Updated: 2 days ago
Cultivating Resilient Mind, Body, and Spirit in an Era of Stress
Mental health is a huge problem in the world right now. Not only do we have our customary baseline population rate of 20-25% mental health disorders, but the pandemic has heightened that already high baseline. All forms of anxiety among college students have risen dramatically, and in the U.S. the rate of depression has more than tripled among university students. I see these effects in my classes weekly. Due to a dramatically reduced face-to-face social life, less hugging and touching of family and friends, less time outdoors, and a highly restricted and repetitive daily routine, young people are suffering the effects of these deprivations.
I believe it’s crucial in modern times for people of all ages to learn to self-care, to treat themselves to relaxation breaks and practice stress management methods. There will never be enough mental health professionals available for prolonged individual psychological counselling and treatment, plus the cost is prohibitive. So, as I view it, the dissemination of stress reduction techniques that we can practice alone or with support groups is key. We each need to develop a self-care practice to offset the ever-increasing psychological onrush of personal, societal, and world problems. We each need to be helped to learn how to take care of ourselves: mind, body, heart, and spirit. This might entail more widespread practice of meditation, massage, mind training, positive affirmations, relaxation practice, recreational sports, laughter yoga groups, reading words of wisdom, support groups, whatever it takes to help us handle LIFE with its increasingly complex, demanding, and ongoing challenges.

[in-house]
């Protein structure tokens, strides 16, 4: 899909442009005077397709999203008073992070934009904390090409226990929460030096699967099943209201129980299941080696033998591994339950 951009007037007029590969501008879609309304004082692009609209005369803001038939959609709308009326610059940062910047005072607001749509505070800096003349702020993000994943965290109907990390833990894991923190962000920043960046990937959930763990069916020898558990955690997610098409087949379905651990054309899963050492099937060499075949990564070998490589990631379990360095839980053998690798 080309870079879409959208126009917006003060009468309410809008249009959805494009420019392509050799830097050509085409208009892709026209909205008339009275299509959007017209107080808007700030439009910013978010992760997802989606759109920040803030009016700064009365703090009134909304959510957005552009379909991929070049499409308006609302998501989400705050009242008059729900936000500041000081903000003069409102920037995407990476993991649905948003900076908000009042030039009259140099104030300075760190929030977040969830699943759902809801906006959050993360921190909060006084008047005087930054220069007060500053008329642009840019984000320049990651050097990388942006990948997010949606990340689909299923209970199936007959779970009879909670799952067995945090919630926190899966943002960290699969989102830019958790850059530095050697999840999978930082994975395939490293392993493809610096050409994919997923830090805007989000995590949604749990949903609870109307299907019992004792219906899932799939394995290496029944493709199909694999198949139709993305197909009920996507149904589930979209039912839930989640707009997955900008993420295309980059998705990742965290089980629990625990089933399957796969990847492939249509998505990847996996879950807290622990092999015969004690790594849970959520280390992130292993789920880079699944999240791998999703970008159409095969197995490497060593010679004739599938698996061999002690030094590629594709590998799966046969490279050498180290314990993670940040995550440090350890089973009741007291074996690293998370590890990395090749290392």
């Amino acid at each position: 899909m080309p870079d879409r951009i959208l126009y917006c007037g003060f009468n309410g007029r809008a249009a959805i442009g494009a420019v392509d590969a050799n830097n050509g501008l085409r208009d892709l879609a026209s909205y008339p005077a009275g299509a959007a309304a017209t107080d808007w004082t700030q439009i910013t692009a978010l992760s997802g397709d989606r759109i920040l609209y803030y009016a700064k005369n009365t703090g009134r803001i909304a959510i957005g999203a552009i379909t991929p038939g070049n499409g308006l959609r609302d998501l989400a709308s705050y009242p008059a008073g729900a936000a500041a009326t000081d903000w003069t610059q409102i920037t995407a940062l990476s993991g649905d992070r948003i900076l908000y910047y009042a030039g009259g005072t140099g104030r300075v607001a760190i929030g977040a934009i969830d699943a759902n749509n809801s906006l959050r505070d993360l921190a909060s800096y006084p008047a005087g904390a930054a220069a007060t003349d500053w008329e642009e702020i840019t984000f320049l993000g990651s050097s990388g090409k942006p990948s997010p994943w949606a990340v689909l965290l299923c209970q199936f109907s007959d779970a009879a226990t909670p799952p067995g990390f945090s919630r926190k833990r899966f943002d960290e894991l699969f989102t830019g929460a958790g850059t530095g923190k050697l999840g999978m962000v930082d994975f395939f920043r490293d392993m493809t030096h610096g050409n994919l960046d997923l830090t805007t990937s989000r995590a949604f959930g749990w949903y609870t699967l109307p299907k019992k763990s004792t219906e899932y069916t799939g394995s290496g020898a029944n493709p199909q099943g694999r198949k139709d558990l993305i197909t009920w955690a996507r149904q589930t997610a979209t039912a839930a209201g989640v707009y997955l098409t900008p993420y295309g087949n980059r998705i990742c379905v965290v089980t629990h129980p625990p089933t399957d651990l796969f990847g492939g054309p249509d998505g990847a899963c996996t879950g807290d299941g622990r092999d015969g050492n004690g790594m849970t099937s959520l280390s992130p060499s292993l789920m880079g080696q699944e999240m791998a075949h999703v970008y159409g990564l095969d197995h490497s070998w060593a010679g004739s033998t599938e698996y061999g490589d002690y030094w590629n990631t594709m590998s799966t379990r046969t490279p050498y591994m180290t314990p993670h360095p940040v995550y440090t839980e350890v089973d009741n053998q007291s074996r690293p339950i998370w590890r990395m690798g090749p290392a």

So, as I view it, the dissemination of stress reduction techniques that can be practiced alone or with support groups is key. We each need to develop a self-care practice to offset the ever-increasing psychological load of personal, societal, and world problems.
We each need to be helped to learn how to take care of ourselves: mind, body, heart, and spirit. This might entail the more widespread practice of meditation, massage, cognitive training, affirmations, recreational sports, laughter groups, reading words of wisdom, whatever it takes to help us handle LIFE.
My personal favourite method of self-care is simple breath awareness (in addition to other pranayama methods). Just to pause and remember at any given moment, “I am breathing, right here, right now. Oxygen is coming into my body through my nostrils. I can feel it flowing, it feels good coming in. And I can feel my body exhaling carbon dioxide, air leaving my nostrils at exactly this moment. Here I am now, feeling this, and I am feeling good. For three or four or five breaths in and out, here I am, right now, doing nothing else, simply experiencing my body breathing.”
Breath awareness is an ancient practice dating back at least 5,000 years, and has clearly stood the test of time. It has also passed the tests of modern laboratory science, and its many benefits for mind, body, and emotions have been well-demonstrated. Simply focusing on our natural breathing, and savouring it, can awaken us, restore us, heal us in so many ways that matter.
In the Upanishads, Indra utters these words: “The breath of life is the consciousness of life, and the consciousness of life is the breath of life.” How easily we forget, and how easily we can again remember: the reminder is right beneath our nose, here, now.